Few events over the past few decades have given rise to an amount of debate and speculation concerning the state of the European Union (EU) and the future of European integration as the economic and financial crisis that began in 2007. In spite of substantial media, policy-making and academic attention, the fundamental questions of why and how the euro area (EA) has remained not only intact but also expanded and integrated further during the crisis require deeper theoretical investigation. One needs to understand not only the economics but also the politics and institutions of the crisis. A lack of such an understanding is the reason why a number of observers, at least initially, had a hard time making sense of policy-makers’ decisions (and pace thereof), including why the EA did not implode as some predicted. Economic theories provide a certain perspective for why the crisis occurred and what economic policies were and are needed to resolve it; however, they fail to capture the deeper roots and management of the crisis.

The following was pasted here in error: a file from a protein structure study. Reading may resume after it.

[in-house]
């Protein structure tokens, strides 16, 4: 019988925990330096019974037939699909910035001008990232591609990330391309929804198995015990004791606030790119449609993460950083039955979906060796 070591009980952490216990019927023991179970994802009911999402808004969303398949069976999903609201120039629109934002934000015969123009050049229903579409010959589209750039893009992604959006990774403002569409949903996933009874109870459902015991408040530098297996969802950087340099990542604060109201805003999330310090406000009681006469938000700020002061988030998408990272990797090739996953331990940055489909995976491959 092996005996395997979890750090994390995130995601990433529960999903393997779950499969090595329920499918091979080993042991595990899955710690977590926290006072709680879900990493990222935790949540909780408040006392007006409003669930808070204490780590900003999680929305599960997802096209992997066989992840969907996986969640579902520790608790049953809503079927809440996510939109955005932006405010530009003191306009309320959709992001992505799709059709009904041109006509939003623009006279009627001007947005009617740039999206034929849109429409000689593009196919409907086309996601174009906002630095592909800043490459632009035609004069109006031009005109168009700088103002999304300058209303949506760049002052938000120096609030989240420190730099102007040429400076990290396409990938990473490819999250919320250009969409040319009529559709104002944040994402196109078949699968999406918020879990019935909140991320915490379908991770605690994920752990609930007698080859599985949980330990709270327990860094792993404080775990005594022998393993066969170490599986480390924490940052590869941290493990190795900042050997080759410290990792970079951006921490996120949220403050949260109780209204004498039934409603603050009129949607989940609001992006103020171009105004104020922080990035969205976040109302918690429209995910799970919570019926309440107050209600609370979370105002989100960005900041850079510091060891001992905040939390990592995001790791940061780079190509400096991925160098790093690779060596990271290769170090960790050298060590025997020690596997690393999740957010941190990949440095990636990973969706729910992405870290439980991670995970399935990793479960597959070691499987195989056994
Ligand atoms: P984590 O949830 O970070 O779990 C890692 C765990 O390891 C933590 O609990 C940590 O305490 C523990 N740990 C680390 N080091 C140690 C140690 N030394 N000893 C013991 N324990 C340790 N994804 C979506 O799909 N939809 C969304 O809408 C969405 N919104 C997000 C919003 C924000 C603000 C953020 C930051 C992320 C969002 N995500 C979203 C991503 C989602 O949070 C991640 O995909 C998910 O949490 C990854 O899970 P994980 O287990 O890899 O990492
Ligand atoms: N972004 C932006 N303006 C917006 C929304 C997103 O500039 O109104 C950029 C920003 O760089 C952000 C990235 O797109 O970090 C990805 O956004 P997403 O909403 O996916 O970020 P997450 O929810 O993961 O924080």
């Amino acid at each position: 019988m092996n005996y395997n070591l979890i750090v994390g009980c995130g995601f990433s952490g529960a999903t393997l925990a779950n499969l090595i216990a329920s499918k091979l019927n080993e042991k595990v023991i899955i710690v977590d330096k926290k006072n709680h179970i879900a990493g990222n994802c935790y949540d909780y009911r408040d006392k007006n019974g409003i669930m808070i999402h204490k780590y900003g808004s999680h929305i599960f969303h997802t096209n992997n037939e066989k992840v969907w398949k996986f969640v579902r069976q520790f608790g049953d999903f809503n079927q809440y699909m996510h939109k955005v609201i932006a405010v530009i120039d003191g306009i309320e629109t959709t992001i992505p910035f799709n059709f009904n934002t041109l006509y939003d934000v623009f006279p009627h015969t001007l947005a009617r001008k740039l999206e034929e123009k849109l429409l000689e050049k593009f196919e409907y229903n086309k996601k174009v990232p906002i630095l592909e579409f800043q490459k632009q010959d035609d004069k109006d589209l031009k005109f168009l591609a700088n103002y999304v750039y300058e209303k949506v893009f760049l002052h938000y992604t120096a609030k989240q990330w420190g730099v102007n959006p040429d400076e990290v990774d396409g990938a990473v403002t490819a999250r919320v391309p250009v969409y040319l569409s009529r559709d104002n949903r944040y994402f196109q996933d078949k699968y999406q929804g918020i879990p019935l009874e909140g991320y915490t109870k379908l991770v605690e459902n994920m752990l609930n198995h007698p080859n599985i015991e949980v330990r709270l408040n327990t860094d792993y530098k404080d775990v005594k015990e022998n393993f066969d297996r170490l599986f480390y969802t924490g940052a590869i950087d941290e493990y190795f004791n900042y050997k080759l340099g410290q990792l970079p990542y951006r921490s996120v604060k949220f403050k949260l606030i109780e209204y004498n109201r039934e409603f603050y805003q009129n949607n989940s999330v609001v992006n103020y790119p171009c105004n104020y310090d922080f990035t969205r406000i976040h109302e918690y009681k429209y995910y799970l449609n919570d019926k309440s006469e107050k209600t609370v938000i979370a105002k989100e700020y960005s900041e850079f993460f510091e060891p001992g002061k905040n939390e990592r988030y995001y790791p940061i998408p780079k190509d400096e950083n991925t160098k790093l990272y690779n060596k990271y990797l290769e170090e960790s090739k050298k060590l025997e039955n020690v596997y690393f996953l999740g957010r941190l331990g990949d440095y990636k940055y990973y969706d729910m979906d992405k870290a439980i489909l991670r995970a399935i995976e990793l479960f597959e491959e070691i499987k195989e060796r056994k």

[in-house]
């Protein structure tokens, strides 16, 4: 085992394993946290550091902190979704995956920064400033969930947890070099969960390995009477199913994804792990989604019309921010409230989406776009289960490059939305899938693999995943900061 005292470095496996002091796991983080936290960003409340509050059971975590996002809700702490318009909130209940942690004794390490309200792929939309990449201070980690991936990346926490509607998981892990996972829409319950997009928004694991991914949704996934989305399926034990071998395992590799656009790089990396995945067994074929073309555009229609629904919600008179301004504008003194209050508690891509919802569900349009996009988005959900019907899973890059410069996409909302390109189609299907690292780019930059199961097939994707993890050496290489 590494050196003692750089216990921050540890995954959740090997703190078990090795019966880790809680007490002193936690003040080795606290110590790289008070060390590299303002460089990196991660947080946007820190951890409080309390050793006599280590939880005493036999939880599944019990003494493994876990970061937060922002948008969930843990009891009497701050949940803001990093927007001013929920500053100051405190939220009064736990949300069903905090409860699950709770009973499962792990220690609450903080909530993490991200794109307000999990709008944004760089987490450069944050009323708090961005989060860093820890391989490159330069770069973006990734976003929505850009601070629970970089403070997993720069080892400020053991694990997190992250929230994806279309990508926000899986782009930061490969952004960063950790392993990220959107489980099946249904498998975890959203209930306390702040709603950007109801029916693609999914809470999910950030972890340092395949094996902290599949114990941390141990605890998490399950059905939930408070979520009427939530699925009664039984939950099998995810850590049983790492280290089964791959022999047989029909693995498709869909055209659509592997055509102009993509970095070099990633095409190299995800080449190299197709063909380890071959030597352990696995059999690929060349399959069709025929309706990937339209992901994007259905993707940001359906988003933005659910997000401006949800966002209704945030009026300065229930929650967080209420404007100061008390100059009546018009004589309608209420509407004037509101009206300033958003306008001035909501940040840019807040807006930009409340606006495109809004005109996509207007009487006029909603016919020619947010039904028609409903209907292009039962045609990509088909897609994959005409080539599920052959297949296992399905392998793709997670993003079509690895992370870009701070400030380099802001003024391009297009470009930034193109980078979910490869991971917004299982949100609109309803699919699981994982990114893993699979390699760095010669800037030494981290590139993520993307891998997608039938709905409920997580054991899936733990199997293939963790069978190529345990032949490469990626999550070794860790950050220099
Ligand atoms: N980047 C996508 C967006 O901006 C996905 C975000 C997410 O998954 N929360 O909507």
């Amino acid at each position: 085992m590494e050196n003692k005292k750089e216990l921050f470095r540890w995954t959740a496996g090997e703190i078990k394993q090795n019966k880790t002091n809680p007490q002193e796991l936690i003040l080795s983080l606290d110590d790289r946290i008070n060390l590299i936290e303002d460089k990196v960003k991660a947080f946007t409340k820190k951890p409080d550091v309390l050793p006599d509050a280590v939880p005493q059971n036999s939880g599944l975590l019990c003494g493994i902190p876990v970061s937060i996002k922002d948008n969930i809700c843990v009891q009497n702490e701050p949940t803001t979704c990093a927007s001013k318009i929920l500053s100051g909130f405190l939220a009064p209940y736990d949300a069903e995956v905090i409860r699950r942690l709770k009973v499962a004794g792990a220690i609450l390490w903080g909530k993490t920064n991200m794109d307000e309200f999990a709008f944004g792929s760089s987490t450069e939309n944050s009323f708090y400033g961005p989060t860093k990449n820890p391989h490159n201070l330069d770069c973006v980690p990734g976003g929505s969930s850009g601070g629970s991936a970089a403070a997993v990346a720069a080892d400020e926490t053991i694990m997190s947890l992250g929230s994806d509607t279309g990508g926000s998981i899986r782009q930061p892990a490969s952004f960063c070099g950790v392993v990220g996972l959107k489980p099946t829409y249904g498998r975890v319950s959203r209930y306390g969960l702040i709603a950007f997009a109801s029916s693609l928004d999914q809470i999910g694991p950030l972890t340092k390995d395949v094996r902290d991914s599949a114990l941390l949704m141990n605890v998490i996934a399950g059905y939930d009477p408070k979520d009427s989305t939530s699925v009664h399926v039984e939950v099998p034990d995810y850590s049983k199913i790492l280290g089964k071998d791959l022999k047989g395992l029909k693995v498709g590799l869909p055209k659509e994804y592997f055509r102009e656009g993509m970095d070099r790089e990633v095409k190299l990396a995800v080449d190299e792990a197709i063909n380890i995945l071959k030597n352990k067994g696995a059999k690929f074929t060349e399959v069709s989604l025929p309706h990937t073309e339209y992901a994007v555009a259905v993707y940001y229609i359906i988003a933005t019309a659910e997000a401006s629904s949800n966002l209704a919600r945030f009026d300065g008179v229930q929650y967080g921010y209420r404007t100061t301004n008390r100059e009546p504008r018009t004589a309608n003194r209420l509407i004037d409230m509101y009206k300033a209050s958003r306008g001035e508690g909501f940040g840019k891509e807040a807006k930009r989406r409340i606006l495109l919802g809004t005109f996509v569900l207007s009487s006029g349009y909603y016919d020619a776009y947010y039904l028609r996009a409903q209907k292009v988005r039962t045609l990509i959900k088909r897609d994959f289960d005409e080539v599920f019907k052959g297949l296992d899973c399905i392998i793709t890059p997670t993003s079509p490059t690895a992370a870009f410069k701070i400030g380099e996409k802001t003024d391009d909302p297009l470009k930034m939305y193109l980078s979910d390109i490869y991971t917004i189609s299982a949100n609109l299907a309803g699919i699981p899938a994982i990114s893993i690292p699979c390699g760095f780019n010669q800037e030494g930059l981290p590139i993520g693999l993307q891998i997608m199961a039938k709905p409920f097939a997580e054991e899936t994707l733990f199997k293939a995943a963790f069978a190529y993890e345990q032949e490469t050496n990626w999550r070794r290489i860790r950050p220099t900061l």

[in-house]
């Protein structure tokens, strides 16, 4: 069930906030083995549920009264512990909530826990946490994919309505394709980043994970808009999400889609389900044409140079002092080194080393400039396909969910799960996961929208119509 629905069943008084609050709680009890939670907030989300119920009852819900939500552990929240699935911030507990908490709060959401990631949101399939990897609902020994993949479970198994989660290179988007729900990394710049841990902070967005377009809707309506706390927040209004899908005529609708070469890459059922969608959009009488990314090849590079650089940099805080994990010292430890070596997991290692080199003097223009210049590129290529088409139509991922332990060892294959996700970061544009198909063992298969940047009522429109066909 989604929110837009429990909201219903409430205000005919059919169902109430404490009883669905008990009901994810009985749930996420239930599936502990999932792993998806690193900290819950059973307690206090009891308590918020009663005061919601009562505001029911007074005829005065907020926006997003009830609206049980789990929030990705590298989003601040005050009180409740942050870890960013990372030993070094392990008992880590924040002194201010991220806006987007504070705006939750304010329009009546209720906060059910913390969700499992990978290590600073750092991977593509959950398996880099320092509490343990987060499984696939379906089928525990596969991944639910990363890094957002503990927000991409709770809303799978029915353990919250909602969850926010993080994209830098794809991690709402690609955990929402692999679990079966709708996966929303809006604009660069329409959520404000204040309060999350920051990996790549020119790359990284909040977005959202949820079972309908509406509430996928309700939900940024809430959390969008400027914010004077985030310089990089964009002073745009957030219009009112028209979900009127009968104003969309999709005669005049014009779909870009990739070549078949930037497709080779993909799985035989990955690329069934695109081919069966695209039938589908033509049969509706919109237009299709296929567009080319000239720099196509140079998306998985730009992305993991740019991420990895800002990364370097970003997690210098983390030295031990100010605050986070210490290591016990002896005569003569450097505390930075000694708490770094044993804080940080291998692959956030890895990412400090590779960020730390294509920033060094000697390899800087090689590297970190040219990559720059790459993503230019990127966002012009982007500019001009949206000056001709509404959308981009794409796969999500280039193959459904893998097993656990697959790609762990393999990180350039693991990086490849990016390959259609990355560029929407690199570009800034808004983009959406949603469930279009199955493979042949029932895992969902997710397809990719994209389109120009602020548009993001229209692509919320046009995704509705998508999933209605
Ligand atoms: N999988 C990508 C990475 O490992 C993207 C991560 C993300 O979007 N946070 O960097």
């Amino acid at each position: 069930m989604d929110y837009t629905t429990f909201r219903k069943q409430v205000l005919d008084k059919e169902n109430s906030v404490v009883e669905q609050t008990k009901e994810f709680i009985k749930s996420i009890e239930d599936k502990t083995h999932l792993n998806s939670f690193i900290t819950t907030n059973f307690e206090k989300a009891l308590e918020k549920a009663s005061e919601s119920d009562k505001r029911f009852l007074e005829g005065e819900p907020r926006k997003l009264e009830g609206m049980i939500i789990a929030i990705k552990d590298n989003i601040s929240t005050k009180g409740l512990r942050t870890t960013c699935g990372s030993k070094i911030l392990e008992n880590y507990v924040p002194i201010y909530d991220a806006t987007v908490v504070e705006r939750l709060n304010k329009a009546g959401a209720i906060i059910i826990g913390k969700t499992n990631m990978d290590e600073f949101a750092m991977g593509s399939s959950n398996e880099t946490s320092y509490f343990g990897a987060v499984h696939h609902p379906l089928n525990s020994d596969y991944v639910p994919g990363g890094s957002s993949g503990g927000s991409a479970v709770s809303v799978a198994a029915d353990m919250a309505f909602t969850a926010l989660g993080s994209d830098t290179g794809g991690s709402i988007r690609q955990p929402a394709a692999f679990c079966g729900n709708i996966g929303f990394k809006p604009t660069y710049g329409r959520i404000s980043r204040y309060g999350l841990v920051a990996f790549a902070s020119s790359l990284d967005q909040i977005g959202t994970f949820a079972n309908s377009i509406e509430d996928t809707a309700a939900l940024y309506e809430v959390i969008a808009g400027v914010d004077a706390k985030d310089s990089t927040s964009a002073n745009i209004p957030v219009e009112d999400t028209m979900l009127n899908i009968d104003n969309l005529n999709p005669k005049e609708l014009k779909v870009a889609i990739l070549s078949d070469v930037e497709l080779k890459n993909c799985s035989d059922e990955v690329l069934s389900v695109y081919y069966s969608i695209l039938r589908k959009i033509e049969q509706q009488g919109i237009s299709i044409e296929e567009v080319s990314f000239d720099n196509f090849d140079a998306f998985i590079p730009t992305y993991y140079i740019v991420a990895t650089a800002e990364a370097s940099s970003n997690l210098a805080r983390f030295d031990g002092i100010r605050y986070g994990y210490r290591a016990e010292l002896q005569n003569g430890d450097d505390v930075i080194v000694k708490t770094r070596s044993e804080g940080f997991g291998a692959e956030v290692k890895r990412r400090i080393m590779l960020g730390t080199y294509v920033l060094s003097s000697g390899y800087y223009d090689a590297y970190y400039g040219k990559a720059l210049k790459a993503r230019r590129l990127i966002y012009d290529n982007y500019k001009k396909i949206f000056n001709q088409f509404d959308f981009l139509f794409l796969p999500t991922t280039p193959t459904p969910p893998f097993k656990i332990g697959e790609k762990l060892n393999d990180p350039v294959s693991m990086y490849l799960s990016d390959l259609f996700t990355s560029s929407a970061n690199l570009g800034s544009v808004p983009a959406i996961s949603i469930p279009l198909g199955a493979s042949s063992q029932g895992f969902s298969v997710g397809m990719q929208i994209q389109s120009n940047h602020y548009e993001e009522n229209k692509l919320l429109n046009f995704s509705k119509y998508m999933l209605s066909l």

In order to improve our understanding of a discussion that has oscillated between fears of EA disintegration on the one hand and the concrete advancement of integration during the crisis on the other, this special collection brings together leading scholars of European integration who apply key theoretical approaches – from liberal intergovernmentalism and neofunctionalism to other prominent theoretical accounts that have been applied to European integration such as historical institutionalism, critical political economy, normative theory, and a public opinion approach – to the economic and financial crisis. The contributions seek to analyse, understand and/or explain the events that occurred and the (re)actions to them in order to draw conclusions concerning the applicability and usefulness of their respective theoretical perspectives.
This book was published as a special issue of the Journal of European Public Policy.